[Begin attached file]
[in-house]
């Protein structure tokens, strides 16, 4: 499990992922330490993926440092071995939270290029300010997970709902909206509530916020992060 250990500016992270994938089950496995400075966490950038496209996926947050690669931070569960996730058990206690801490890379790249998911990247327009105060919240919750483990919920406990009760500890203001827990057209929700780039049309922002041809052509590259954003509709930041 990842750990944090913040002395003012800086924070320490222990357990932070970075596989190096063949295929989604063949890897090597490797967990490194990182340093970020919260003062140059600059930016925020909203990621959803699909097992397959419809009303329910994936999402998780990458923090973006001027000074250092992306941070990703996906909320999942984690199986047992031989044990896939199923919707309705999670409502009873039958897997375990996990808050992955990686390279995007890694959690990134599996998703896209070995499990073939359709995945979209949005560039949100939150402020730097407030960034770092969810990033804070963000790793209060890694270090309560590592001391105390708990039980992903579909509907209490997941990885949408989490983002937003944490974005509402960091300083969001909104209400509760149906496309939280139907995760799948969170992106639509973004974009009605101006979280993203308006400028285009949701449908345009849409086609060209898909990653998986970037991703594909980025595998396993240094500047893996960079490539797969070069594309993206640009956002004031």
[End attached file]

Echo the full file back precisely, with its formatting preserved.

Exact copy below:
[in-house]
């Protein structure tokens, strides 16, 4: 499990992922330490993926440092071995939270290029300010997970709902909206509530916020992060 250990500016992270994938089950496995400075966490950038496209996926947050690669931070569960996730058990206690801490890379790249998911990247327009105060919240919750483990919920406990009760500890203001827990057209929700780039049309922002041809052509590259954003509709930041 990842750990944090913040002395003012800086924070320490222990357990932070970075596989190096063949295929989604063949890897090597490797967990490194990182340093970020919260003062140059600059930016925020909203990621959803699909097992397959419809009303329910994936999402998780990458923090973006001027000074250092992306941070990703996906909320999942984690199986047992031989044990896939199923919707309705999670409502009873039958897997375990996990808050992955990686390279995007890694959690990134599996998703896209070995499990073939359709995945979209949005560039949100939150402020730097407030960034770092969810990033804070963000790793209060890694270090309560590592001391105390708990039980992903579909509907209490997941990885949408989490983002937003944490974005509402960091300083969001909104209400509760149906496309939280139907995760799948969170992106639509973004974009009605101006979280993203308006400028285009949701449908345009849409086609060209898909990653998986970037991703594909980025595998396993240094500047893996960079490539797969070069594309993206640009956002004031």